The Third Embodiment

FIG. 4A illustrates a schematic view of the third embodiment of the present invention. In this embodiment, the electromagnetic scattering structure comprises a plurality of cross units 402. Each of the cross units 402 has two strip portions 412 a and 412 b with identical lengths. The length of the strip portions 412 a and 412 b is a half the corresponding wavelength at the central working frequency, and the widths of the strip portions 412 a and 412 b, which are not critical, are both 2 mm in this embodiment. The cross units 402 are in front of the antenna inside the radome 104 (i.e. the array antenna 102 as illustrated in FIG. 1), and are configured in two rows interleaving on the surface of the radome 104.

FIG. 4B illustrates far-field antenna radiation patterns in the horizontal plane of the third embodiment, and the radial axis thereof represents the relative field value in dB. The curve 422 is the antenna radiation pattern without the electromagnetic scattering structure of the embodiment, and the curve 424 is the antenna radiation pattern of the antenna with the electromagnetic scattering structure. FIG. 4C illustrates far-field antenna radiation patterns in the vertical plane of the third embodiment, and the radial axis thereof represents the relative field value in dB. The curve 432 is the antenna radiation pattern without the electromagnetic scattering structure of the embodiment, and the curve 434 is the antenna radiation pattern of the antenna with the electromagnetic scattering structure.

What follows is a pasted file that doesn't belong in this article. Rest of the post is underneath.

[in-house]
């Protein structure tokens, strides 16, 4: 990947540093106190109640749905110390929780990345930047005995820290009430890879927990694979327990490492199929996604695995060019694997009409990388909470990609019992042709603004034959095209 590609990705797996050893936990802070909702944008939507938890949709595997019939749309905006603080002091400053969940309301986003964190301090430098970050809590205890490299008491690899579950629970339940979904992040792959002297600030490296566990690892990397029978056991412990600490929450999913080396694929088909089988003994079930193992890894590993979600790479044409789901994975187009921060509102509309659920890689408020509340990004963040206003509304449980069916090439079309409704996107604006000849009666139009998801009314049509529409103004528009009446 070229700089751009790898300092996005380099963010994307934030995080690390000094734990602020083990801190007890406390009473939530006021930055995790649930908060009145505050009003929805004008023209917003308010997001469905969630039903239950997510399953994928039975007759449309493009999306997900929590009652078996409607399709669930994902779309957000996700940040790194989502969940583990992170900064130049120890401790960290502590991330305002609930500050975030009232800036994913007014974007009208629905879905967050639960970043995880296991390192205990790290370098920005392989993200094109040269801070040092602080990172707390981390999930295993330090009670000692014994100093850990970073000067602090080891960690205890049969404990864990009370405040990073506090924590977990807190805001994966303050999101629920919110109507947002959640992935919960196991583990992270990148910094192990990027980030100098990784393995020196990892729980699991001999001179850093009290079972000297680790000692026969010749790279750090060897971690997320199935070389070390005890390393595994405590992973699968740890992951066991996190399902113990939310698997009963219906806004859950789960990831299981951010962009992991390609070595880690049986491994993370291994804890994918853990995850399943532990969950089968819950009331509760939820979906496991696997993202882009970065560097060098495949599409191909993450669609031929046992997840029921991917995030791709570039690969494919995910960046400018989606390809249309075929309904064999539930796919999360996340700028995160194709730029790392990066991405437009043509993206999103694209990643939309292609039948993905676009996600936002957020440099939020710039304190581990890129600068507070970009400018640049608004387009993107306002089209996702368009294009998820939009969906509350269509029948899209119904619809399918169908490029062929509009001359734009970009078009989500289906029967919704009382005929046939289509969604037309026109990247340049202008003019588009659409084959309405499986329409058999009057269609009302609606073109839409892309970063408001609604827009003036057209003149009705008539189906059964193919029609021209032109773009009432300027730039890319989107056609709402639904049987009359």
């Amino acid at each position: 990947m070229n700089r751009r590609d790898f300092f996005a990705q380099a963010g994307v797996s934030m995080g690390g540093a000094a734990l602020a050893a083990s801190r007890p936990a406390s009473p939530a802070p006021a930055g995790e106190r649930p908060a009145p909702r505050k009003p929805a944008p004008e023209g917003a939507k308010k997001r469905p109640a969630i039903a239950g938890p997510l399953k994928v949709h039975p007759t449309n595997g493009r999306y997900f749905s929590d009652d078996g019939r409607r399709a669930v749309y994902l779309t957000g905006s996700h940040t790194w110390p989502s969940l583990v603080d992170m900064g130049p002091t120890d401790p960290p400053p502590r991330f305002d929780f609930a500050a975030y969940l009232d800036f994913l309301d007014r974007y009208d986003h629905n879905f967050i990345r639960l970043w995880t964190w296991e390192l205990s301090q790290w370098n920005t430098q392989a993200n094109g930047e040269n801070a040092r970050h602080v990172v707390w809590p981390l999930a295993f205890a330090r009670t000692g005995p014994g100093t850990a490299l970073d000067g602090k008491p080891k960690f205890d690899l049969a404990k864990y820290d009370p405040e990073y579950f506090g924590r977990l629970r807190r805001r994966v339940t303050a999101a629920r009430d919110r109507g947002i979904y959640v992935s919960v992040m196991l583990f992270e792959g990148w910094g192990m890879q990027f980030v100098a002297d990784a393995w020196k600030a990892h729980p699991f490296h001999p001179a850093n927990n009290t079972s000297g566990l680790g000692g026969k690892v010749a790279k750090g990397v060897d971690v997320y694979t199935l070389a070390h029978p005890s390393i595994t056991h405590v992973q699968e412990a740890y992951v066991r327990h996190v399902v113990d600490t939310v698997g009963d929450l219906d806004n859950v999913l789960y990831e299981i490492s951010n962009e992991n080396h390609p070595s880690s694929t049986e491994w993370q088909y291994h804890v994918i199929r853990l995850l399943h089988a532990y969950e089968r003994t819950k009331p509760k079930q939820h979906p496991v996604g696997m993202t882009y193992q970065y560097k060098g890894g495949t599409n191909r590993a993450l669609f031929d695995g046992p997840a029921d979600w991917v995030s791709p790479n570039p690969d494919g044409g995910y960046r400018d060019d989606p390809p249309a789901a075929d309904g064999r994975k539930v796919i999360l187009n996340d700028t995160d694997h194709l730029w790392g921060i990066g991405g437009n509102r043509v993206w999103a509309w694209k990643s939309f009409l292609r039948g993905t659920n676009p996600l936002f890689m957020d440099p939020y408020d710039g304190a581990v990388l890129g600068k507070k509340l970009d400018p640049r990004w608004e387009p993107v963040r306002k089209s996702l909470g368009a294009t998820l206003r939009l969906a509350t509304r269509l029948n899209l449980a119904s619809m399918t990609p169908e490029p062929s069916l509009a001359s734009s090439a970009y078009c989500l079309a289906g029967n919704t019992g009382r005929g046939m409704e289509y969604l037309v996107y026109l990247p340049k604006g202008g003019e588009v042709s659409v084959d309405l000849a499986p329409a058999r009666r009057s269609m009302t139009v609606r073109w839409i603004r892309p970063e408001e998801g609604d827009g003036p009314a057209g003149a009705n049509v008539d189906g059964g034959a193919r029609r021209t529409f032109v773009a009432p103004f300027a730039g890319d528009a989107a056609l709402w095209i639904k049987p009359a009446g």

From FIGS. 4B and 4C, the level of the back lobe of the embodiment is about 18 dB lower than that of the antenna radiation pattern without the electromagnetic scattering structure, and the front-to-back ratio is increased to about 44.5 dB. Therefore, the embodiment effectively reduces the energy radiating backward; the half-power beam width of the main lobe in the horizontal plane becomes 75, and thus the coverage sector is increased by 11 more than the antenna radiation pattern without the electromagnetic scattering structure.

The Fourth Embodiment